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Tydskrif vir Geesteswetenskappe

versão On-line ISSN 2224-7912
versão impressa ISSN 0041-4751


BOSHOFF, Hercules. On the limits of language. Tydskr. geesteswet. [online]. 2022, vol.62, n.4, pp.706-714. ISSN 2224-7912.

A language that seeks to grow and branch out needs to keep itself rooted. The possibilities of a language are co-determined by external and internal factors. The balance between the grammatical as such, or the grammatica tecne, as it was called in earlier times, alongside the local dialect, or the vulgare eloquentia, as Dante called it, will be explored. It will be argued that rootedness and branching are concurrent forces pulling in different directions, both contributing to the growth of the language in substantial measure. On the one hand entrance into what is historical is informed by current topics; and, on the other, what is current forms part of an unfolding of history. The relation between language studies and politics once again has become an issue featuring in the discussions regarding the indigenous status of Afrikaans. If a language were to be considered as authentic solely on account of its indigenous status, it would be difficult to forward an argument for English being authentically "English", given the fact that most of the vocabulary is borrowed from Frisian and Latin, and very little from Celtic. The real issue to be considered rather, is what purposes the speakers have in mind for the language, mere day-to-day communication or a distinguished literature? Should the latter be the preferred option, it follows that one will have to incorporate the development of the history of writing and study the fruits that were borne along with it. Dutch underwent similar developments during the so-called "Golden Age", developments from which Afrikaans has also been able to benefit to a certain extent. Grammar is not merely an objective science that examines and describes languages from a distance, but it is also historically embedded. Learning not only the rules and the scientific side of grammar, but also studying some of the languages that innovated these developments benefits any language, it binds a language into history. In his Poetics, Aristotle compares the different kinds ofwords to parts of a body but goes beyond that to speak about the physiological effects that certain kinds of metre have. We form sounds as much as sounds form us. Poetry specifically has two purposes for Aristotle - on the one hand it exposes the reader or listener to me tapeinen or the unusual, which comprises of strange words or techniques; while on the other, it familiarises the reader with safe, the norms and words of the language with which people are familiar. Without a good balance between these dimensions, poetry will remain either decadent or too mundane. Ifwe accept the unfamiliar to be a key for unlocking meaning in our own language, it again raises the question of the relation between languages. Han interprets Heidegger's notion of the bridge in the latter's essay Building, Dwelling, Thinking to mean that both the domain of exchange and the divine horizon on the other side of the bridge are to remain intact. In the case of Afrikaans, Van Wyk Louw can therefore speak of the fundamental indebtedness of Afrikaans to Dutch, as a source from which it cannot separate itself, especially in the context of education, while simultaneously having been formed in South Africa, thus being a bridge language between the continents. However great we judge our indebtedness to the development of grammar and the languages through which the history of literature was formed, we cannot neglect the particularity of our own language, and its ability to articulate what is universal in a unique manner, adding to the richness of the whole. In other words, the grammatical can become a hindrance in the development of language when a norm or a language dominates others to the extent that no more bridges can be extended. This was the case with Latin in the Middle Ages, and one might add with English today. Dante's essay Vulgare eloquentia laid the basis for a new appreciation for the local language and its ability to extend itself to universal heights, which Dante accomplished with his great Divine Comedy. Louw emphasises the importance of translation as a means whereby the speakers can extend their horizons to a world of meaning previously unknown to them. Translation does not necessarily mean that the speakers are motivated not to learn other languages, translation is itself not possible without building a bridge between languages, between the dwelling spaces of languages. The bridge allows one to dwell inside the limits of a world previously unknown. To manage this complex relation of the localities within a language, as well as the languages with one another, institutions are needed. But the mere existence of an institution does not automatically lead to literature. Humboldt calls for "spirited" writers, poets and philosophers to add new meaning and nuance to a language. This implies the study of these fields within institutions. If this does not happen, languages will to a great extent fall victim to the "hastiness" of the "newspaper men" as Louw calls the media. The hastiness relegates words to immediate meaning leaving little room for interpretation. The frequency of the word is therefore no yardstick for the health of a language. The limit represents the possibility of understanding, of making concrete, while at the same time acknowledging itself as limit, as being in need of extending itself beyond itself to another modus of expression.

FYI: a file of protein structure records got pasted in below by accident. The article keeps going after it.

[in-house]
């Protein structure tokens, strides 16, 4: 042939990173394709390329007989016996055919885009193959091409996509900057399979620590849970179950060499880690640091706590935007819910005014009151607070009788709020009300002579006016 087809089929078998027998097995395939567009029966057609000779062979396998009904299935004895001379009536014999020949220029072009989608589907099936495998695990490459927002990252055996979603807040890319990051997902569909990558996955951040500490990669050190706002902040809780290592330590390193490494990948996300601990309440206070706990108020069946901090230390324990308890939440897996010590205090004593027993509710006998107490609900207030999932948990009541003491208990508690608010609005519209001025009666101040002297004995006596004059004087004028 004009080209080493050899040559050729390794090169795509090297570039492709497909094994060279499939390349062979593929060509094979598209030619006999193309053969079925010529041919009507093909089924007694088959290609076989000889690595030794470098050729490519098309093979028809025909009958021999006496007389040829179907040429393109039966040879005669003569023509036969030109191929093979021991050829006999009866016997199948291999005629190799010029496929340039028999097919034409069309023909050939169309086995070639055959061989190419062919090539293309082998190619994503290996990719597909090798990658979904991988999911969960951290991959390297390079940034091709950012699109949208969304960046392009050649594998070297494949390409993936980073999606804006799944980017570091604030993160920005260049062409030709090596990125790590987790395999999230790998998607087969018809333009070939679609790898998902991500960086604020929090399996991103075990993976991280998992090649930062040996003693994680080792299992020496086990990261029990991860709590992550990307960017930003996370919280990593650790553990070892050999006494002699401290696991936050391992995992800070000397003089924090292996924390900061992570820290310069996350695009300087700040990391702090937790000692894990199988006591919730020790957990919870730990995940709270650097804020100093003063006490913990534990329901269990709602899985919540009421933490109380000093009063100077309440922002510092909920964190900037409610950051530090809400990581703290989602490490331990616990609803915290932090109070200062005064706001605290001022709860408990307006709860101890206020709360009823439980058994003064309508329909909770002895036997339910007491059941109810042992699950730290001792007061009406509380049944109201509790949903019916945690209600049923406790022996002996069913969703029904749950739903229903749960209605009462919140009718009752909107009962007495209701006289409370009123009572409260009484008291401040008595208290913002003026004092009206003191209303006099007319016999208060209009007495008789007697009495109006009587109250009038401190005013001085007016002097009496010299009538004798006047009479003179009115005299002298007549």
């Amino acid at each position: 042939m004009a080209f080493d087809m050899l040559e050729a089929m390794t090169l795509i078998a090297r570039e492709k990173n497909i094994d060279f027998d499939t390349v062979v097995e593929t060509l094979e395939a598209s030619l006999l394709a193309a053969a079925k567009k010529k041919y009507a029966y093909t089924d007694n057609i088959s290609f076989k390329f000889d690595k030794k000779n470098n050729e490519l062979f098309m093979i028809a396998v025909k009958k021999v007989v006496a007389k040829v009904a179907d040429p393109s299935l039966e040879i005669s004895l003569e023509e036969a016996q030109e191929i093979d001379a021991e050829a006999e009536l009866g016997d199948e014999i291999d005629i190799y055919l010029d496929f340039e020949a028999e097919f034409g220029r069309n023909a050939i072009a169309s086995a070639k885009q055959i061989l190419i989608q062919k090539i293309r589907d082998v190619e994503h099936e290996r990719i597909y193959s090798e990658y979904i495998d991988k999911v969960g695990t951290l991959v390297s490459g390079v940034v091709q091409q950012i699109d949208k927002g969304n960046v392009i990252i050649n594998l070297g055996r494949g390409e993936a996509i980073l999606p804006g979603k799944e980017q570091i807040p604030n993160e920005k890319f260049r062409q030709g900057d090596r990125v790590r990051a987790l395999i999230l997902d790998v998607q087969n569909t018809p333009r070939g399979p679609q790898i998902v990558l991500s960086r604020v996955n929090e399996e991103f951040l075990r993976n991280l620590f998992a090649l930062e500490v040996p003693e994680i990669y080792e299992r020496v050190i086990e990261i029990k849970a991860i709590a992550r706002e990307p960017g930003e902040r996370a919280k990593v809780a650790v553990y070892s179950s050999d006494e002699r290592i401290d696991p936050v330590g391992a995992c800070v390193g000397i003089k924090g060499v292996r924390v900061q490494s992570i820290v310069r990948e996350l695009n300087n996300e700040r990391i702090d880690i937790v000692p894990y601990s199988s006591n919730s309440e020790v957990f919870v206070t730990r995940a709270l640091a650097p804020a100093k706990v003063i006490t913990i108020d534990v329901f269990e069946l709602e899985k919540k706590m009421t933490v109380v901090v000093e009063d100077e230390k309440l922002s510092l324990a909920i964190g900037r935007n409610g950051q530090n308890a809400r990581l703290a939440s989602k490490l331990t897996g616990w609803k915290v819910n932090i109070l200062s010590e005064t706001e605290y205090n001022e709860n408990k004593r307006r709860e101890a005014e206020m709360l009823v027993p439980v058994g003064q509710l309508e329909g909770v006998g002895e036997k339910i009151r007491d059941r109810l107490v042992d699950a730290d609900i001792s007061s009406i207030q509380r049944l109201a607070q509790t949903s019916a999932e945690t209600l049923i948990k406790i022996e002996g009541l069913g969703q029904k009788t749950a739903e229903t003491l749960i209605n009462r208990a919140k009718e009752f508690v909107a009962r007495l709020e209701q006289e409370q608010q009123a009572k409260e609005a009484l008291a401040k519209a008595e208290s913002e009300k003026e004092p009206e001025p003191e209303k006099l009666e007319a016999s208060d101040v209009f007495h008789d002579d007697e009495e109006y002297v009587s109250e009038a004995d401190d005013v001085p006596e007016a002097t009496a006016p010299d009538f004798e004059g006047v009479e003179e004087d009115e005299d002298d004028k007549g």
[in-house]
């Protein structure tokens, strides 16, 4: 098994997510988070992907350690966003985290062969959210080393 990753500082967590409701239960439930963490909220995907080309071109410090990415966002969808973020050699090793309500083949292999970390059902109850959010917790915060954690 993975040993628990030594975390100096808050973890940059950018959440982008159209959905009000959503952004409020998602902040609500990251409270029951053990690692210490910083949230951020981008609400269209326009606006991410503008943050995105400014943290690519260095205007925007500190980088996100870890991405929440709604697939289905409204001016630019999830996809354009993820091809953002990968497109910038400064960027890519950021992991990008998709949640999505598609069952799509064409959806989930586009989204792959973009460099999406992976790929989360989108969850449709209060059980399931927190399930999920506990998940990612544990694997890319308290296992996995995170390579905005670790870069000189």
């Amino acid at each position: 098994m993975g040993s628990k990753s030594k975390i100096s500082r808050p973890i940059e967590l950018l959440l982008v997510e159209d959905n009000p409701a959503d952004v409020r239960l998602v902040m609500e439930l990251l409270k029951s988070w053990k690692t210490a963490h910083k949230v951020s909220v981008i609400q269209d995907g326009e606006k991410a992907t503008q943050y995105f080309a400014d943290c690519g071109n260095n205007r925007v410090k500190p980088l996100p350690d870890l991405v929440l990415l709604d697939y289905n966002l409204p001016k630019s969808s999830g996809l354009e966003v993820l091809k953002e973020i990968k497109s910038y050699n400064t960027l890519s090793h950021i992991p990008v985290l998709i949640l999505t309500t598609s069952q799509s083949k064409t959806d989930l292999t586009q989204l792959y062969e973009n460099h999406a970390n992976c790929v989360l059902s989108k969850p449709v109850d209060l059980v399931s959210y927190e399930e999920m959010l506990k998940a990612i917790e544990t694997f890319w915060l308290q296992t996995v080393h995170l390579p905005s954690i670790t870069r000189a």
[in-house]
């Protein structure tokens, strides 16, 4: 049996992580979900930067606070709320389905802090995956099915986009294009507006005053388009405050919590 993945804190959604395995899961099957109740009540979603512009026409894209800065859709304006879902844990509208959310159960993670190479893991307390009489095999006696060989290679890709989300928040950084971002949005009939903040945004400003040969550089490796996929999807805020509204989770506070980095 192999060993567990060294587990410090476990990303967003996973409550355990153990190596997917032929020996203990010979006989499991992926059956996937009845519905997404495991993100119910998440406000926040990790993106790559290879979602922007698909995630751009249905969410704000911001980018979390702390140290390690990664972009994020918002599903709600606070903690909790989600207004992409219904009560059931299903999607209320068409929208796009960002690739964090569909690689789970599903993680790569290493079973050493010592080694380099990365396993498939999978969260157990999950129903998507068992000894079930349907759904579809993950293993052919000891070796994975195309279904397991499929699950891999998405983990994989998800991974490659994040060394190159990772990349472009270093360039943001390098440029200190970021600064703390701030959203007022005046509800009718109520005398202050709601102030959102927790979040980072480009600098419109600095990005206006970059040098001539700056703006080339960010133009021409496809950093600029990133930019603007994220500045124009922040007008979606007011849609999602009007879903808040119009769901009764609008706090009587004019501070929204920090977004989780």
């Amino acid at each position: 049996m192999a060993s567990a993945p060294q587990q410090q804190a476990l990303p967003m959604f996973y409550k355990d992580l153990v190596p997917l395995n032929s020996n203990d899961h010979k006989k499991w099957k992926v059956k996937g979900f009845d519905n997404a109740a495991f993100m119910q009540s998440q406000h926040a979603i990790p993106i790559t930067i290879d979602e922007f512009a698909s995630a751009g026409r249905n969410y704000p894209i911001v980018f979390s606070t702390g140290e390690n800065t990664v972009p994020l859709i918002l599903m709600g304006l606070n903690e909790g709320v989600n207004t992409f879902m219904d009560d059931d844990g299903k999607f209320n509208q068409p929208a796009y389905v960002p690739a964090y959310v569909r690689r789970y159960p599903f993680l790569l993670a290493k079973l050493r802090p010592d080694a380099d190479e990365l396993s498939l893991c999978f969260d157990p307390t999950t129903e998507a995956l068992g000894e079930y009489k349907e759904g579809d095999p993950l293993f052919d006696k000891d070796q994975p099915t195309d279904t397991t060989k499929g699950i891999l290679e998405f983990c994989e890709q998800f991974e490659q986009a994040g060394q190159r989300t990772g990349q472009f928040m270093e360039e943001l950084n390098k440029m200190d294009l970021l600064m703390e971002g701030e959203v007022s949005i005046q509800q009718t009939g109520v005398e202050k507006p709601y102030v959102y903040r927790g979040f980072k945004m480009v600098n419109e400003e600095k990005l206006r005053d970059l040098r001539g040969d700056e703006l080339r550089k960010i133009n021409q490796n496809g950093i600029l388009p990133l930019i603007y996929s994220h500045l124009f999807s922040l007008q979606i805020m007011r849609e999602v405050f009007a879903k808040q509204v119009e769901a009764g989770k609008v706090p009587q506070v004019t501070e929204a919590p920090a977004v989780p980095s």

Palavras-chave : rootedness; branching; grammatica tecne indigenous origin; dialect; language studies; language imperialism; politics; local dialect; translation; bridging; spiritedness; uniqueness.

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